The Hindu: The embattled Darjeeling tea industry will close 2017 with one of its lowest outputs, estimated at about three million kilograms as against the average annual crop of about 8.5 million kilograms over the last few years.
The previous low of about seven million kilograms in 2011 was attributed to climate change.
Production will not recommence before March, when the new leaves come out on the bushes which had to be pruned following the huge overgrowth during the closure. Consequently, first flush production which yields the priciest teas of this Himalayan bush may be delayed, industry sources said.
Climate change and ageing tea bushes (Average age of which is 70 years) has impacted the Darjeeling tea industry which is also facing competition from the other teas grown on a neighbouring Himalayan valley.
Production of this premium tea was halted between June and September 2017 on account of the three-and-a-half month long closure clamped on the hill station by the Gorkha Janmukti Morcha which has been demanding a separate state.
“Garden owners are now preparing for the first flush,” Darjeeling Tea Association Secretary General Kaushik Basu said. Overcoming initial problems over labour mobilisation after the resumption of operations in the gardens in October, 2017, shearing the overgrowths in the gardens and de-weeding, all took substantial time.
Normalcy returned to the tea estates quite some time after, as many workers had gone underground fearing prosecution for participating in the movement. There are 87 tea estates in Darjeeling spread over 17,800 hectares.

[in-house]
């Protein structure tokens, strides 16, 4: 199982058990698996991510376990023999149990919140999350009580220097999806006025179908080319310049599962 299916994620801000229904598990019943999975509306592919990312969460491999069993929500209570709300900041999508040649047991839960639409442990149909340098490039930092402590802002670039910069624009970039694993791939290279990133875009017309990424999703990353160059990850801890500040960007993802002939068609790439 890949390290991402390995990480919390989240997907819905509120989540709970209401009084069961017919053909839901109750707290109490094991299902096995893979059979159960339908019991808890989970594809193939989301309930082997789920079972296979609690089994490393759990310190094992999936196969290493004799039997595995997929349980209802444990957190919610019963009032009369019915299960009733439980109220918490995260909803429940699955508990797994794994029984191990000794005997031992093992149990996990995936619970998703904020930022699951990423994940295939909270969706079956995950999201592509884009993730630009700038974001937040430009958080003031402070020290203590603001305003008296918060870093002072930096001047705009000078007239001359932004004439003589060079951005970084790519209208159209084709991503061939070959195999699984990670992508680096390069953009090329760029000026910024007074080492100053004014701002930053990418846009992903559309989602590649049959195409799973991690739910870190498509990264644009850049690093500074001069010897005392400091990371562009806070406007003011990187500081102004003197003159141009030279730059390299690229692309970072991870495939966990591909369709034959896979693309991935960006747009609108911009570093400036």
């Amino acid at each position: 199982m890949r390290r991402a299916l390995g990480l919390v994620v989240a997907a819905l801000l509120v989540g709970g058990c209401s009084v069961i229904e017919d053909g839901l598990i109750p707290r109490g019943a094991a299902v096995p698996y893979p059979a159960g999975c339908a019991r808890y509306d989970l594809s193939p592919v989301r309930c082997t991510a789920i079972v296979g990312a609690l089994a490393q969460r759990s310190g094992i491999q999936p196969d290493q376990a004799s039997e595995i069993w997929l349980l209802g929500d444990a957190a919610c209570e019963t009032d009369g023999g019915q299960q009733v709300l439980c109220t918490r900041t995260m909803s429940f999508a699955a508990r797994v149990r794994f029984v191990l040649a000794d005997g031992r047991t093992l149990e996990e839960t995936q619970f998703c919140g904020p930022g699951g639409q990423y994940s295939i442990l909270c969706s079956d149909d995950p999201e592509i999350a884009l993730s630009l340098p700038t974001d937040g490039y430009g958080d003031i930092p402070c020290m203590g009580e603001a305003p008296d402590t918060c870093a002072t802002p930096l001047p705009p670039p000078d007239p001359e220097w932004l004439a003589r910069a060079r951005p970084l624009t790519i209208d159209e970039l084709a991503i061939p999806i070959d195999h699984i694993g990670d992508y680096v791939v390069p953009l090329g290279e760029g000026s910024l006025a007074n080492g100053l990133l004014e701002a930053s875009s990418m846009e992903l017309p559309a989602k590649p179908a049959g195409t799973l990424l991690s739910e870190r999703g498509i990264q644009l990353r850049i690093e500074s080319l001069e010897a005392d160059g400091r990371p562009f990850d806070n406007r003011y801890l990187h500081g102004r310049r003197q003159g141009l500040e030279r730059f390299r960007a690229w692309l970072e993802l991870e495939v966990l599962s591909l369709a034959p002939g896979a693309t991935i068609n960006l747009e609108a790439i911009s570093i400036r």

Supply from warehouses
Darjeeling tea supplies have been vastly restricted at the auctions. In the immediate aftermath of the strike, there were nil offerings.
The situation improved subsequently as garden managements succeeded in retrieving teas that were lying in the estate warehouses. J. Kalyanasundaram, secretary of the Calcutta Tea Traders Association said that altogether 16,455 kilograms of Darjeeling tea was offered, fetching an average price of Rs.297 per kilogram at the year’s last auction this week. Offerings around this time average about 80,000 kilograms.
Sources said the industry had suffered a Rs.500 crore loss by value and a 70 percent crop loss due to the prolonged closure, which coincided with the second flush crop season (June-August). Accounting for 70 percent of the Darjeeling tea output, this crop also brings good value to the industry besides volume. “There is a very good market for these teas which have more body than the finer first flush teas,” a Darjeeling planter said.
The Tea Board has sought special support from the centre to aid revival through grants and soft loans. Sources also said the first flush crop (scheduled from February) may be delayed as the onset of winter was preventing the growth of new leaves after pruning of overgrown bushes.
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